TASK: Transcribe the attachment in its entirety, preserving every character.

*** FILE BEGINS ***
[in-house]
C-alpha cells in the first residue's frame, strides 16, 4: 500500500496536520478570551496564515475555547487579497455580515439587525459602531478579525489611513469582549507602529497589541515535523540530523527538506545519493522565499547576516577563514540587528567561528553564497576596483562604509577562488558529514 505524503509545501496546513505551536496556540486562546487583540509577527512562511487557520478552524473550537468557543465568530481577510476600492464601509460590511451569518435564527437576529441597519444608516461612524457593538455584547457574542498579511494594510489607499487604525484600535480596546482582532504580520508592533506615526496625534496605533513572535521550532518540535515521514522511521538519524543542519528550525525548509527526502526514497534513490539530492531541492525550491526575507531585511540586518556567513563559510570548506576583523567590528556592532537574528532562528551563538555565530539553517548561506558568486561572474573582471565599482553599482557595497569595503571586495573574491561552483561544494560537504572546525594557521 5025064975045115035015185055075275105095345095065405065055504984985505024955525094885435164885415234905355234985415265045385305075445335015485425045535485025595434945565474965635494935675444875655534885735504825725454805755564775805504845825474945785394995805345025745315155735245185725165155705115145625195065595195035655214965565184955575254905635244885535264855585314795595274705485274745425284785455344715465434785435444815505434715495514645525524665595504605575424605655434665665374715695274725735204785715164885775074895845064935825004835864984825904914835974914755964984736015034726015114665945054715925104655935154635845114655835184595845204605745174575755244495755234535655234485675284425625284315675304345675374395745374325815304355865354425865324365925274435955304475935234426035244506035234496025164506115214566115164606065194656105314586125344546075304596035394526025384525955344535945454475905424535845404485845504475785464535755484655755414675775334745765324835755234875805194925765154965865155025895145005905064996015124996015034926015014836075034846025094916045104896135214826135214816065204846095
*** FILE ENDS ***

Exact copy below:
[in-house]
C-alpha cells in the first residue's frame, strides 16, 4: 500500500496536520478570551496564515475555547487579497455580515439587525459602531478579525489611513469582549507602529497589541515535523540530523527538506545519493522565499547576516577563514540587528567561528553564497576596483562604509577562488558529514 505524503509545501496546513505551536496556540486562546487583540509577527512562511487557520478552524473550537468557543465568530481577510476600492464601509460590511451569518435564527437576529441597519444608516461612524457593538455584547457574542498579511494594510489607499487604525484600535480596546482582532504580520508592533506615526496625534496605533513572535521550532518540535515521514522511521538519524543542519528550525525548509527526502526514497534513490539530492531541492525550491526575507531585511540586518556567513563559510570548506576583523567590528556592532537574528532562528551563538555565530539553517548561506558568486561572474573582471565599482553599482557595497569595503571586495573574491561552483561544494560537504572546525594557521 5025064975045115035015185055075275105095345095065405065055504984985505024955525094885435164885415234905355234985415265045385305075445335015485425045535485025595434945565474965635494935675444875655534885735504825725454805755564775805504845825474945785394995805345025745315155735245185725165155705115145625195065595195035655214965565184955575254905635244885535264855585314795595274705485274745425284785455344715465434785435444815505434715495514645525524665595504605575424605655434665665374715695274725735204785715164885775074895845064935825004835864984825904914835974914755964984736015034726015114665945054715925104655935154635845114655835184595845204605745174575755244495755234535655234485675284425625284315675304345675374395745374325815304355865354425865324365925274435955304475935234426035244506035234496025164506115214566115164606065194656105314586125344546075304596035394526025384525955344535945454475905424535845404485845504475785464535755484655755414675775334745765324835755234875805194925765154965865155025895145005905064996015124996015034926015014836075034846025094916045104896135214826135214816065204846095